Amidst the hype of most blackjack authors, Miller is refreshingly candid: "His winnings are reputed to be in the hundreds." Casinos everywhere have modified rules and added decks, so systems published before 1995 are likely incomplete and/or obsolete. However, Miller isn't supplying a system. He supplies the mathematical underpinnings for analyzing card-counting systems. A mathematically-inclined reader can modify other systems' calculations and tables for six-deck shoes. Unfortunately, the results confirm the sad truth of gambling-as-business: the casinos read all the books, too, and have stripped down the player's edge. (To test this empirically, I suggest you purchase the MASQUE CASINO PAK software, and play as long as you want, using a six-deck shoe, 75% penetration, and whatever counting technique you prefer.) I haven't read Wong's PROFESSIONAL BLACKJACK, so I can't compare his mathematics to Miller's, but I found this book entertaining and useful -- for card-counting analysis, and for bursting hype-bubbles floated by other authors. To quote a friend and long-time big-stakes gambler: "You should only play if you enjoy it. The real point of the game is to play as long as possible before you run out of money."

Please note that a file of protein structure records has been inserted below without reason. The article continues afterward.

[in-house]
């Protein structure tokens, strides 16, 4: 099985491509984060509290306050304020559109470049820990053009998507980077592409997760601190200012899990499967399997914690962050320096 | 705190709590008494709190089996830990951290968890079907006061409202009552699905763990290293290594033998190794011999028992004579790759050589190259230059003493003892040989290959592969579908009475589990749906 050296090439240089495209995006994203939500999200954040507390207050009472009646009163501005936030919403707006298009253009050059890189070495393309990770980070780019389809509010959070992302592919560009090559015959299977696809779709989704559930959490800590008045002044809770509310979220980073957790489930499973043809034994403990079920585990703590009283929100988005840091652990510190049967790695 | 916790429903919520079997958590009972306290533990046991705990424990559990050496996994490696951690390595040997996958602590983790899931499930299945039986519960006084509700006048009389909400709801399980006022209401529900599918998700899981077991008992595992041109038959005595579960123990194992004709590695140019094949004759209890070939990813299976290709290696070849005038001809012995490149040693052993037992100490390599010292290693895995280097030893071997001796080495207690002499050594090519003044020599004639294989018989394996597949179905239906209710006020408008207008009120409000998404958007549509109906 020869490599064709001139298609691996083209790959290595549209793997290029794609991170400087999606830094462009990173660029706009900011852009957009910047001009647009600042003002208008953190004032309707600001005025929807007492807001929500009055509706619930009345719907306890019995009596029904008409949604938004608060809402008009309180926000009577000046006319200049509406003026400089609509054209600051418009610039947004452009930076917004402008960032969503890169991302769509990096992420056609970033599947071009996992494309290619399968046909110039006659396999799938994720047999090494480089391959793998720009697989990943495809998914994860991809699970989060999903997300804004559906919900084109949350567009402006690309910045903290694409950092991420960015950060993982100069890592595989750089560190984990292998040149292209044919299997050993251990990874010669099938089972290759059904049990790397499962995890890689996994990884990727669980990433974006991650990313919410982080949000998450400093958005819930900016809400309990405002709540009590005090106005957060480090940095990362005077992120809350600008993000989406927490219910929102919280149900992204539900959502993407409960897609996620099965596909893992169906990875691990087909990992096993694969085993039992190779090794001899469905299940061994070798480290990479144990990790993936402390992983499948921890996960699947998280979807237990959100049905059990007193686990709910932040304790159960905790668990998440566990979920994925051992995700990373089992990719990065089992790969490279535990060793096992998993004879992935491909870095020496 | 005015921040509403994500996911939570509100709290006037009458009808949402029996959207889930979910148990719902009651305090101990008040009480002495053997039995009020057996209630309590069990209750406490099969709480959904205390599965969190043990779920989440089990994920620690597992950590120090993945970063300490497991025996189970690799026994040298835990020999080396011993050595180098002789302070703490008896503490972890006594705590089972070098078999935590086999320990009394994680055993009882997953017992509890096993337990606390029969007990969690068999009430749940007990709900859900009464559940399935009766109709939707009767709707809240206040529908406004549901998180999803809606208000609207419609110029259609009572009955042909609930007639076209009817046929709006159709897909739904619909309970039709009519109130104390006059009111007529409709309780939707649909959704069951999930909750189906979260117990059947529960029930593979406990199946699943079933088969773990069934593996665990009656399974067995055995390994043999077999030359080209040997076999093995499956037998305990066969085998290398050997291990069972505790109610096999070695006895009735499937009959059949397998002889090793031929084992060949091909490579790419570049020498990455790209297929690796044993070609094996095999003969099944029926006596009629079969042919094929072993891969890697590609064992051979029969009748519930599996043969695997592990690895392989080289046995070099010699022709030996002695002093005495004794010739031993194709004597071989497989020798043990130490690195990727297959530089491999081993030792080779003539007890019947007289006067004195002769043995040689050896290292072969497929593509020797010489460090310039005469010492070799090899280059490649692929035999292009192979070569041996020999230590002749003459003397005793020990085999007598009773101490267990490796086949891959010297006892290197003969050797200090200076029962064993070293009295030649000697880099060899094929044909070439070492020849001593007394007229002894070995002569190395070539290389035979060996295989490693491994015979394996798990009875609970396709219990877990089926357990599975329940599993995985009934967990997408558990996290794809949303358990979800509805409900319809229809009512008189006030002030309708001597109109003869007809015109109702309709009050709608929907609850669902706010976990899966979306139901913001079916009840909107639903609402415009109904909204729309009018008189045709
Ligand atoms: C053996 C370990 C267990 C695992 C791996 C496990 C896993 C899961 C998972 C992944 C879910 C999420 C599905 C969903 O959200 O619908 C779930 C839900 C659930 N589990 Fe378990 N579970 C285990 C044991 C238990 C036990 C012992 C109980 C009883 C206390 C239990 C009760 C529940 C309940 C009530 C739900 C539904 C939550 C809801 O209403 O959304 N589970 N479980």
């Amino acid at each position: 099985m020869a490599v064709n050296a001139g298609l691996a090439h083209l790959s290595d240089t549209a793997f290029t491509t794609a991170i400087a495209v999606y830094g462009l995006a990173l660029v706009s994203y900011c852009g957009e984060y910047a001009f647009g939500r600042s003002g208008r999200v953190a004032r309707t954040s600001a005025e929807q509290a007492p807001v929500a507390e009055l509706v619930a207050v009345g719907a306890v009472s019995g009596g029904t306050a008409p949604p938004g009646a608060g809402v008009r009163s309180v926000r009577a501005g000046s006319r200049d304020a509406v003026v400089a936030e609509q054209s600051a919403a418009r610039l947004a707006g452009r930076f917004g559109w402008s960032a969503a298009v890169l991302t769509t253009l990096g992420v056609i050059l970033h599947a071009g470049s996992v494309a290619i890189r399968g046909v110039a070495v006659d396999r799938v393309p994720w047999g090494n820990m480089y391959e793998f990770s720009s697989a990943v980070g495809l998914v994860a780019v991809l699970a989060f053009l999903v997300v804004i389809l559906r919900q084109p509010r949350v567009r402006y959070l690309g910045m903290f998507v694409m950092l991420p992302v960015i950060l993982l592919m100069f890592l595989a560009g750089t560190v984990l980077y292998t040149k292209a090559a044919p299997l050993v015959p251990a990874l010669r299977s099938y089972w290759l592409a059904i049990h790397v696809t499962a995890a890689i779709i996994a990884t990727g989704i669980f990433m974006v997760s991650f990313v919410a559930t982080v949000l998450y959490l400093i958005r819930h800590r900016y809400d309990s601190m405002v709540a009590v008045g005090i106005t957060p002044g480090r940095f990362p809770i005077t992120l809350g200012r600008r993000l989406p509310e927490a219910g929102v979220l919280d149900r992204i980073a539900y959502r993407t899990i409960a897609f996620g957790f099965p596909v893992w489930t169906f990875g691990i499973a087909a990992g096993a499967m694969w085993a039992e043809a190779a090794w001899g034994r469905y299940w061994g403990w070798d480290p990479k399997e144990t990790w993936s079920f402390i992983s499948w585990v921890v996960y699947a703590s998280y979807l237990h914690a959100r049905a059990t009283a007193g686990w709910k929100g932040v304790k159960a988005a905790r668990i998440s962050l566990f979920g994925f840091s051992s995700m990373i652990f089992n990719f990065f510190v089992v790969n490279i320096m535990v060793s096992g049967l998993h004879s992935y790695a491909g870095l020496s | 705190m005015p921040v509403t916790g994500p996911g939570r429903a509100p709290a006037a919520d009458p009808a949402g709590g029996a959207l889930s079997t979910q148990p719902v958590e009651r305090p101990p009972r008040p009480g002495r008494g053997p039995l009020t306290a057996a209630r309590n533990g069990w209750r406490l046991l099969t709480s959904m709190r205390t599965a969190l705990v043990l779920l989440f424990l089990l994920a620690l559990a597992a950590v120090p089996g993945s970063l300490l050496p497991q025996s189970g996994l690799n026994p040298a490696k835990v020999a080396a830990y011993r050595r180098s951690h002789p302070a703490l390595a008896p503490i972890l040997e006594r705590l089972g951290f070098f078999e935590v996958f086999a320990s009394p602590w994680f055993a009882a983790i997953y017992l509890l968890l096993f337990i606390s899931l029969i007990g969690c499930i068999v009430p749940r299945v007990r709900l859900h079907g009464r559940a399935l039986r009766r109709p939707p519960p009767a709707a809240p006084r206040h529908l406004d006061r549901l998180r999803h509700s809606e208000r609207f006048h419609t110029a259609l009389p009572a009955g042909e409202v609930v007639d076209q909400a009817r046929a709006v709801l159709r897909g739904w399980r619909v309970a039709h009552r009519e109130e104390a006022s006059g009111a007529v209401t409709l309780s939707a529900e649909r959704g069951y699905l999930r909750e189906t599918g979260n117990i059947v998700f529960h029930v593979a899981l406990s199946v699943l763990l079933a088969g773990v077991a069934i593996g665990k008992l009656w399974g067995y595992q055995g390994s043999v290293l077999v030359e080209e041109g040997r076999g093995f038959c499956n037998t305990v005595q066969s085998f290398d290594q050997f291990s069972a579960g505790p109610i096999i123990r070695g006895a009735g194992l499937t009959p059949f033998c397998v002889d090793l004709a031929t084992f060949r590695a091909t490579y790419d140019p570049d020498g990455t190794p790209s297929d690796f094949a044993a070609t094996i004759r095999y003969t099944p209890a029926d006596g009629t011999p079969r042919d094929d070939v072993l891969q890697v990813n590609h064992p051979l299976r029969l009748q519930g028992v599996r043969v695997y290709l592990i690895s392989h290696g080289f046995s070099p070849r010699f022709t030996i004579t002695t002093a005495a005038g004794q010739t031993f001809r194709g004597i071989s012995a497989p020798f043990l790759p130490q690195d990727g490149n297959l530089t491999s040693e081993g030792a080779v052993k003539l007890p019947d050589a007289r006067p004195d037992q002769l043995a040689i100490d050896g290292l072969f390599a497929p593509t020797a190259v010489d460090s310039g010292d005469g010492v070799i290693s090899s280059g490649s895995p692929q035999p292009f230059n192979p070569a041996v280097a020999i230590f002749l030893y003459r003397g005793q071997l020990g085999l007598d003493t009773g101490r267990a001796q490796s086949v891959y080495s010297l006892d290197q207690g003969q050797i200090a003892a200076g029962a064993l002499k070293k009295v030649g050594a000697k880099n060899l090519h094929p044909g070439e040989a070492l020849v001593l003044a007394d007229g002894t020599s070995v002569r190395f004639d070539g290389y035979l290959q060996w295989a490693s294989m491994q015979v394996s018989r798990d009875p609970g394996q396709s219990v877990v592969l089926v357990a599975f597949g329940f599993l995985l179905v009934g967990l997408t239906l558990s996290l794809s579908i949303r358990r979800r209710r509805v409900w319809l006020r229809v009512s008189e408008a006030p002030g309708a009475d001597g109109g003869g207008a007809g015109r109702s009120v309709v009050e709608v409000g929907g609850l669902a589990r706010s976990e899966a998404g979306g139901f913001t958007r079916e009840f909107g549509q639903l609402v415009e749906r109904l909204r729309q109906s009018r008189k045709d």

Looking for an unbeatable card counting system? Look elsewhere. Looking for a math-heavy analysis of Blackjack and various counting strategies? You've found it. Be warned: If the thought of statistical math scares the pants off you, I would not recommend this book. However, if you are handy with stat-math then this is certainly an interesting read. It throws light on exactly WHY you lose, and shows how difficult it really is to put into effect a blackjack count-system which is actually possible for "mortals" to execute.